Alexandra Rogers, a PhD in Mathematics candidate, who is currently tutoring mathematics at the Africa Institute for Mathematical Sciences (AIMS) Rwanda Centre in Kigali, Rwanda chose to pursue mathematics over history – her other favourite subject – because she figured it would be an easier option.
“I think I chose mathematics because I thought it would be easier than history since there would be fewer essays to write and books to read, but also, as an afterthought, a mathematics degree would be more useful and easier to find jobs than a history degree,” she said.
The other influence was her father, a civil engineer, who had a liking for mathematics and was always keen on helping Alexandra with her homework whenever he had time. Alexandra scored straight As for her Advanced Level examinations.
University was the next stop for Alexandra who, until age 16, had always thought she would be a veterinary nurse like her mother. That was before she realized that it would require her to pass chemistry, a subject that she did not like as much as mathematics and history.
With veterinary studies off the list of options, Alexandra did not know what she wanted to study at university despite that she was accepted by four out of the six universities she had applied to.
She was accepted into University of Edinburghwhere she settled for a Bachelor’s in Mathematics, a four-year course, that spanned from 2006 to 2010. She graduated with a first-class degree.
“After that, I didn’t know what I really wanted to do. And it was during the economic recession, so jobs were hard to find even for mathematicians. Finally, I managed to find one, working in a ticket sales office for a firm that organized a big annual event, but it didn’t require me to use my maths skills at all,” she said.
It was during her employ as a ticket sales person that she decided to return to school for a Master’s in Mathematics which she thought would be an opportunity to delve deeper into pure mathematics that she had been introduced to during her undergraduate studies.
“In 2011 I was admitted into Imperial College London for a 12-month intensive Masters in Pure Mathematics, graduating with merit in 2012,” she said.
Despite her high grades she did not know what to do with her Master’s in Mathematics but still did not know what she wanted to do with it.
She had never thought about doing a PhD. She had a lingering feeling that keeping in school would be interpreted as a sign of avoiding living real life, where like everyone else, she would be required to find a a day job.
“So, while part of me toyed with the idea of a PhD, the other part wanted to prove to myself that I wasn’t running away from life by hiding in books. Besides, I also had a study loan for my master’s education to clear. So, at this point, I really needed a job, a proper job,” said Alexandra.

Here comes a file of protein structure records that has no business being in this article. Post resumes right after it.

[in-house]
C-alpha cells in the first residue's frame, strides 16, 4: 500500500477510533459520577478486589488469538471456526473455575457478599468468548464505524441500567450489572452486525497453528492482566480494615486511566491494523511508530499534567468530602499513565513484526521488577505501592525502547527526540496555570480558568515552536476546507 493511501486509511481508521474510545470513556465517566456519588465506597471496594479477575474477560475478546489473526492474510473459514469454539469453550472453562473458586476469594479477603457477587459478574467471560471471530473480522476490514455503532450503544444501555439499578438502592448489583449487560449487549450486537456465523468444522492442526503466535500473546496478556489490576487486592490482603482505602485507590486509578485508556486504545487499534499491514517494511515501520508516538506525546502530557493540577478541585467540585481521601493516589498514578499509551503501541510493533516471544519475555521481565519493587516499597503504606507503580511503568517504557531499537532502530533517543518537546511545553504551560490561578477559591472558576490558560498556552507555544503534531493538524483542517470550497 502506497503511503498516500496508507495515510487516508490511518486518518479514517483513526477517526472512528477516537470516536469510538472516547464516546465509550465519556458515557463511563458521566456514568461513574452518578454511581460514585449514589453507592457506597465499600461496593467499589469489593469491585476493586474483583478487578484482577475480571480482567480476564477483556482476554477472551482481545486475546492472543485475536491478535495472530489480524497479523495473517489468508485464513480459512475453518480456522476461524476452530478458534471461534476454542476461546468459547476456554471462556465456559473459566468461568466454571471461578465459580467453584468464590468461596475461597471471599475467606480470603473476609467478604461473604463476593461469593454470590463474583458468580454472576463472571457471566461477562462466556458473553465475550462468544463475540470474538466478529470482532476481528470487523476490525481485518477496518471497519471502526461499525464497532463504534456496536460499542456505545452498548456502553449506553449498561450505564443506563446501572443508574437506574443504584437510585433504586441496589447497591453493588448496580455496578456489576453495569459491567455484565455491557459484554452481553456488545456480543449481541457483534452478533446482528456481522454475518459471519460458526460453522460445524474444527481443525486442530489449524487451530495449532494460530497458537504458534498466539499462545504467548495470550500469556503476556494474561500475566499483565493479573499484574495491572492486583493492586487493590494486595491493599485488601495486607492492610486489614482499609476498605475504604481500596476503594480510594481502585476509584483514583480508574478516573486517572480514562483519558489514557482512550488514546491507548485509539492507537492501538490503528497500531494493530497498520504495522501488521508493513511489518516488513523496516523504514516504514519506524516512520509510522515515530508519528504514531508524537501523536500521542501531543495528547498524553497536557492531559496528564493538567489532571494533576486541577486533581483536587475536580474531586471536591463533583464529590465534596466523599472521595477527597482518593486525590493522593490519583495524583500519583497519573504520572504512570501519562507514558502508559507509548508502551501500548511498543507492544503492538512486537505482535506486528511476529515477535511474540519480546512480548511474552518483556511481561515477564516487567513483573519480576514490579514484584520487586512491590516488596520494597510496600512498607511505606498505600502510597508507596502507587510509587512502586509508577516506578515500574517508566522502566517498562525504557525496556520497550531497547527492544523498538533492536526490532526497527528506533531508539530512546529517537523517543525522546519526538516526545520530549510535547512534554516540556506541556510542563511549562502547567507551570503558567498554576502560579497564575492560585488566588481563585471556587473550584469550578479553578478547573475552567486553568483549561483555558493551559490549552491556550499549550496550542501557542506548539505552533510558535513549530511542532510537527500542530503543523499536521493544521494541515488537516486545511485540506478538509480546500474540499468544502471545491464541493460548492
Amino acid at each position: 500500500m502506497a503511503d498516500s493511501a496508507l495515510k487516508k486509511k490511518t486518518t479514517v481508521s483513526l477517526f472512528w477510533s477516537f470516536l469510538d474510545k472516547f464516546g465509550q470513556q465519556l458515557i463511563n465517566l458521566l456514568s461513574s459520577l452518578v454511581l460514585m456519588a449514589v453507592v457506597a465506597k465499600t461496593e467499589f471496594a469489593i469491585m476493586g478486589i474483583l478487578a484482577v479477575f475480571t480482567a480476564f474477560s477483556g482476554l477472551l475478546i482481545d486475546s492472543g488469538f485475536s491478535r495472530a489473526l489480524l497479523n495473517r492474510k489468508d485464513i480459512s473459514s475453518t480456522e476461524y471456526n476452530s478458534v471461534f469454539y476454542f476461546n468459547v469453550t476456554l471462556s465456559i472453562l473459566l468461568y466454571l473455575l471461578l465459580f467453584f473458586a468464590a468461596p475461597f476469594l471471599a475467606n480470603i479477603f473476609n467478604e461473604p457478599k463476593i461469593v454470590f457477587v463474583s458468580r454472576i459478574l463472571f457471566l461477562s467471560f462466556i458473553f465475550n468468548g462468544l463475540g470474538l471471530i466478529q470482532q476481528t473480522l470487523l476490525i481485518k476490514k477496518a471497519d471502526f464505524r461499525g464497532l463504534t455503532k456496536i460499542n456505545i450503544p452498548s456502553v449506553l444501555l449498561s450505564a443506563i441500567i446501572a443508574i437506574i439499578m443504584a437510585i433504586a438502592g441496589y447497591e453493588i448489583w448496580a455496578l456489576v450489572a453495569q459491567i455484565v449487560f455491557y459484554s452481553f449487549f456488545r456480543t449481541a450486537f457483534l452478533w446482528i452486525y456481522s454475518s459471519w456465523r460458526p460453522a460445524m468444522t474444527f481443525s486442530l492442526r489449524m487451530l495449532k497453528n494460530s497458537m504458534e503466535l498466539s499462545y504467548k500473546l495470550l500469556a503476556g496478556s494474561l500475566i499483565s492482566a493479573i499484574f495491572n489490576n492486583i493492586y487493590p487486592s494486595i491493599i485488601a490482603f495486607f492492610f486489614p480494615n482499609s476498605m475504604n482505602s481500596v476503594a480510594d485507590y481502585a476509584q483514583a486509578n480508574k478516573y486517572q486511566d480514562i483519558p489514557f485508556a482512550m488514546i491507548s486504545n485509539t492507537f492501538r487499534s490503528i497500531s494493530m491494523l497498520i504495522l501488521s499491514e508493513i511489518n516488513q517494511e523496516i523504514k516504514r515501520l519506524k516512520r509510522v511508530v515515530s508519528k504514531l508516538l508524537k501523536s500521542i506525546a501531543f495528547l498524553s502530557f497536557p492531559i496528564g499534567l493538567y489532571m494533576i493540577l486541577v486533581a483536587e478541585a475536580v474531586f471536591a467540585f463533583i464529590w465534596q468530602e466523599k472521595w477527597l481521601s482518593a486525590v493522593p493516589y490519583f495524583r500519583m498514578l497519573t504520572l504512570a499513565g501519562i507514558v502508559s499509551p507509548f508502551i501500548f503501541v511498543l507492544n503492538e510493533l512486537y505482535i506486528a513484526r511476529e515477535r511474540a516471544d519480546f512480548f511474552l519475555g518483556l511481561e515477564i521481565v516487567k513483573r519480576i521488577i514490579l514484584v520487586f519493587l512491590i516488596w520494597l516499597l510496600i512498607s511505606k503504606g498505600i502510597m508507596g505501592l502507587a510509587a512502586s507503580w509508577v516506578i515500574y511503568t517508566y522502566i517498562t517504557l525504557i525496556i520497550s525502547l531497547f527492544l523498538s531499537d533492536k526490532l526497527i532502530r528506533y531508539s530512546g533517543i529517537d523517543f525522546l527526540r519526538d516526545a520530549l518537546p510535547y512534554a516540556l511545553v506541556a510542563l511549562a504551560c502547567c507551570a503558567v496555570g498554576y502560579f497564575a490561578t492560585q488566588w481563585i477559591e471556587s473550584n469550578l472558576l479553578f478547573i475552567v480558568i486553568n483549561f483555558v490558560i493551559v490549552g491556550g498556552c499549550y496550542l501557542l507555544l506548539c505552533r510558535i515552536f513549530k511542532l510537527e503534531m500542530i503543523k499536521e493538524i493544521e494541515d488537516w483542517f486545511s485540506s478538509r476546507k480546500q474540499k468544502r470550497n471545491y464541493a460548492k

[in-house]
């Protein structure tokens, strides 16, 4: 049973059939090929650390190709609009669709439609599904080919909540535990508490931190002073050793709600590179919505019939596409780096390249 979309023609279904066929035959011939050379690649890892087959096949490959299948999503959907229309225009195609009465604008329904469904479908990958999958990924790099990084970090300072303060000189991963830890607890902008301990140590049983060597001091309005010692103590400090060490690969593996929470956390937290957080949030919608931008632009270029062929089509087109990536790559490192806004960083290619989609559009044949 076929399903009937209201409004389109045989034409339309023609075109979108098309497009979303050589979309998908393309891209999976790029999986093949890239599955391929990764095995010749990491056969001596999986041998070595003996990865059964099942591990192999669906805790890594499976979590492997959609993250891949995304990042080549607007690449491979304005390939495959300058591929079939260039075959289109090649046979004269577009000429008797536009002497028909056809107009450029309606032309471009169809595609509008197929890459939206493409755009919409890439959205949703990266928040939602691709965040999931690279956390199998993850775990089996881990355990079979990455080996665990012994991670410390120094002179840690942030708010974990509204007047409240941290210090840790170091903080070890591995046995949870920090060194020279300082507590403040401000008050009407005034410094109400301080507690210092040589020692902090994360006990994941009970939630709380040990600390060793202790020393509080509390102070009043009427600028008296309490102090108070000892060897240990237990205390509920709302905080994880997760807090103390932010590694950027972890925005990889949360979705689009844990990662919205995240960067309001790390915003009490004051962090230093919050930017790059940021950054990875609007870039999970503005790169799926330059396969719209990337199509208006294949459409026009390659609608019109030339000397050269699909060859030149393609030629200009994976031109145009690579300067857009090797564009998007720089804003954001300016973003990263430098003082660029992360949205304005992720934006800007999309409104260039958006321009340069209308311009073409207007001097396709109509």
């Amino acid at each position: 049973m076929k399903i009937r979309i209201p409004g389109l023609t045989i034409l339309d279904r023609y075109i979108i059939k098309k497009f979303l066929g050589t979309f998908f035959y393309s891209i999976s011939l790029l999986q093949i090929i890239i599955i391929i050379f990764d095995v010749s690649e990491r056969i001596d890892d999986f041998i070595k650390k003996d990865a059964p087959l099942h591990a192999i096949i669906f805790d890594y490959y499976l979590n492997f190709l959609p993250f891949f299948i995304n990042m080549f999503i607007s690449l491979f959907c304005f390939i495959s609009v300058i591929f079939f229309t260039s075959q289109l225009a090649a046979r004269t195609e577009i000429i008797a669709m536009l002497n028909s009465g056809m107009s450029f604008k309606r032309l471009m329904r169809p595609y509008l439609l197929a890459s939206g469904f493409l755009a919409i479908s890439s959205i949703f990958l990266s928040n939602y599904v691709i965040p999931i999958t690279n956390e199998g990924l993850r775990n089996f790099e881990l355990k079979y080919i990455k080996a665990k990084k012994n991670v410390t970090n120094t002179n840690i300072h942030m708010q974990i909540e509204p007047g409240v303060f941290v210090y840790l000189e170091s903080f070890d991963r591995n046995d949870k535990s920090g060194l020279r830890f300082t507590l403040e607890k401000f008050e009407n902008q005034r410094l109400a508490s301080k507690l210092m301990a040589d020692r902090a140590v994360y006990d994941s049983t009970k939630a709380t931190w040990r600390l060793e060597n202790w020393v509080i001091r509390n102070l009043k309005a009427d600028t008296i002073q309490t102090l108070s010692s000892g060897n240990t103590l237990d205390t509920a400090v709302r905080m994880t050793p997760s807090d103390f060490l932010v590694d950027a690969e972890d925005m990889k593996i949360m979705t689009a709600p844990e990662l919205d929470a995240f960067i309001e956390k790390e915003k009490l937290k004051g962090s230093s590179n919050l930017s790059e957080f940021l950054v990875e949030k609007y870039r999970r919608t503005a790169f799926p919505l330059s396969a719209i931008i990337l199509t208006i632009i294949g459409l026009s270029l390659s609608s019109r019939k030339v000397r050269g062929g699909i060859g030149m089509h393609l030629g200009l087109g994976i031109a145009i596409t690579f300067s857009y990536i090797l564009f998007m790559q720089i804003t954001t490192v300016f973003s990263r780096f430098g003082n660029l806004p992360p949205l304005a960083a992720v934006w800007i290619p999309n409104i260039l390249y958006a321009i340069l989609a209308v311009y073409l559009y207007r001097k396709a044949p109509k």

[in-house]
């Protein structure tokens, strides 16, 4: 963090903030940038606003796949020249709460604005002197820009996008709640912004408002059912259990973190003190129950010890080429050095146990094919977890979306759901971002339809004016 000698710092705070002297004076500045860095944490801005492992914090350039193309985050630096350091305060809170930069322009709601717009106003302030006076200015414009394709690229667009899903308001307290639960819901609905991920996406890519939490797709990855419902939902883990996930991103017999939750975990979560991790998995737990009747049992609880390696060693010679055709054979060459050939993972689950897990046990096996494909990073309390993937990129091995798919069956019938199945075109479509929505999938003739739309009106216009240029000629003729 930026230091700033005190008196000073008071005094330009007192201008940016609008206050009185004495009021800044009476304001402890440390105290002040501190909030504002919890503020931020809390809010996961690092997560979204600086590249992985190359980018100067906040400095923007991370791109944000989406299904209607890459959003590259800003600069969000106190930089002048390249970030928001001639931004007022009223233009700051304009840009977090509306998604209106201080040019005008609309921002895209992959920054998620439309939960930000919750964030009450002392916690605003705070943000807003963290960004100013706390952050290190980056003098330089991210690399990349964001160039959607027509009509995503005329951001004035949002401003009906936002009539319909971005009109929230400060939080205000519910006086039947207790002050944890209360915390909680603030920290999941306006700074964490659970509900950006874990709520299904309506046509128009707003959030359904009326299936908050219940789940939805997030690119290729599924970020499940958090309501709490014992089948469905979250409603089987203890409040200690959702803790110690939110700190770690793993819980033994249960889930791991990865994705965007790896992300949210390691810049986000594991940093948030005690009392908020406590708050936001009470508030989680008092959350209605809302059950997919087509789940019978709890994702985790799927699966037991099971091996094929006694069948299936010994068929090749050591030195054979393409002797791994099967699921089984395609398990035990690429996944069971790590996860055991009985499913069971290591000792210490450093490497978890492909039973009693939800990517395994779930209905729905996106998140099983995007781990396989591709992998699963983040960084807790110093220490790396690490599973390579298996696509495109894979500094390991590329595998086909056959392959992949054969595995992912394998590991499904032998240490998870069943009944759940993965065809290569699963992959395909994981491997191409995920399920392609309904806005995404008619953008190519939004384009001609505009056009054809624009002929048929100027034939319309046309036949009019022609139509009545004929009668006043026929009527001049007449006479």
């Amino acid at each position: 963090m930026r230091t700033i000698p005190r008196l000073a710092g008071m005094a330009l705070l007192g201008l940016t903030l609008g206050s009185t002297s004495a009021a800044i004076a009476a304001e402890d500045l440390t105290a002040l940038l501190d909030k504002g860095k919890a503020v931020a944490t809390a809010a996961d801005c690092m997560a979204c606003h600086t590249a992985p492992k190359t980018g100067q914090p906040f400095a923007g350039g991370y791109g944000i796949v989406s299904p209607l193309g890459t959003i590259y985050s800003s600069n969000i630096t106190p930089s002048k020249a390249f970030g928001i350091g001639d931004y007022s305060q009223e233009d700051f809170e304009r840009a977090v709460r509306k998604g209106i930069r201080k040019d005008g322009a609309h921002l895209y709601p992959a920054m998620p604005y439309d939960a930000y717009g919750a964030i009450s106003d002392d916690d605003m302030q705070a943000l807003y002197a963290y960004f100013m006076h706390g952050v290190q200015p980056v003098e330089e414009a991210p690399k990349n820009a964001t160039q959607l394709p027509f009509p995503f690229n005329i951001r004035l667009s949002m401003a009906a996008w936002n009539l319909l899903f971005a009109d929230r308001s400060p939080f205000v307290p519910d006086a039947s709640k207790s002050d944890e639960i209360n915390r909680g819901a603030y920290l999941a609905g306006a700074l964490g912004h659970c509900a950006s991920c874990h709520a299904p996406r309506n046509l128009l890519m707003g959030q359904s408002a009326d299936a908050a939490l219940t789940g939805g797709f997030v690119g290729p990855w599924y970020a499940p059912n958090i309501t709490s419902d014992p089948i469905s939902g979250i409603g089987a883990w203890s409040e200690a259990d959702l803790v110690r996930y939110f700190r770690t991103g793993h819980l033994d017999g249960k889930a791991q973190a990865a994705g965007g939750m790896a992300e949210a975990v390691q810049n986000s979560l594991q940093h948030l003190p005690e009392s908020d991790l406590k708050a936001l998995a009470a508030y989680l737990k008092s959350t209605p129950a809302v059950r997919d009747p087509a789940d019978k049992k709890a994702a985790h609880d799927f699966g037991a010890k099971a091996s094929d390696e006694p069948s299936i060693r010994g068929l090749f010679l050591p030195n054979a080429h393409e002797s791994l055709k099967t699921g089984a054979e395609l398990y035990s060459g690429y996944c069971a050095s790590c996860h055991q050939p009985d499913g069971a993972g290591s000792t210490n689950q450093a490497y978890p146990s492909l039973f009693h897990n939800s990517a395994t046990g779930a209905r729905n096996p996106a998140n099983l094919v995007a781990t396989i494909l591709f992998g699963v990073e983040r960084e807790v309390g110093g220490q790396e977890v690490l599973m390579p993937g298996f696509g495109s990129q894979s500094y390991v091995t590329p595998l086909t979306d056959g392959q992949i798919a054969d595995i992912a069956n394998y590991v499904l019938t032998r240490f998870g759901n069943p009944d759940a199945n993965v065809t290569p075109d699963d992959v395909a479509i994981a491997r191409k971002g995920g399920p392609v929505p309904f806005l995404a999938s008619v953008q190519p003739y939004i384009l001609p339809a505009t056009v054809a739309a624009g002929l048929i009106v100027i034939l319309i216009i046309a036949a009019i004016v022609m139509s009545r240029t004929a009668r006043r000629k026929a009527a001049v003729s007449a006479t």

She found a job as a data analyst with a technology company where her work focused on anti-fraud detection methods.
“I really loved that job especially since it was my first real job. I learned a lot, especially about different types of fraud, and my supervisor helped build my confidence by giving me space to get on with my work with minimal supervision. He was never on my back all the time,” she said.
The trust and confidence that her supervisor exhibited in her is key in empowering women in the early stages of their careers, she said.
“It taught me that if you give someone ownership of a task – be it man or woman – and belief that they can achieve it, they will always get the job done,” she said.
It also during her time at the job that the idea of pursuing a PhD started appealing to her partly because everyone at the workplace had a PhD.
“I had successfully proven myself capable of handling a normal job and I had loved the experience, so I left for the PhD confident that I was doing it for the right reasons,” she said.
In 2015, Alexandra chose to go to University of Kent to pursue a PhD in Mathematics. In September 2018, she submitted her thesis which she successfully defended and is currently awaiting graduation.
In 2017, a meeting with a professor at a conference introduced the idea of working with AIMS. She was undecided on what she wanted to do after her PhD and was really open to ideas.
“He told me AIMS would be the perfect place for me as I would get to work in a mathematical environment with motivated students and an opportunity to further my research in mathematics,” she said.
In October 2018, Alexandra arrived at AIMS Rwanda where she has been working as a tutor since then.
“I am really enjoying it. Every day, I learn new things about mathematics. It’s a lot of work but very enriching and giving me an insight into how university courses are run,” she said.
Thanks to her experience at AIMS, Alexandra now seems to have a clear focus on her career.’ She now intends to embark on post-doctoral research and more time in university classrooms, teaching mathematics.
Reflecting on her life journey so far, Alexandra said that the field of mathematics is dominated by men but expressed hope that having more women in higher positions in the academia can inspire more girls to stay the course and pursue STEM-based careers.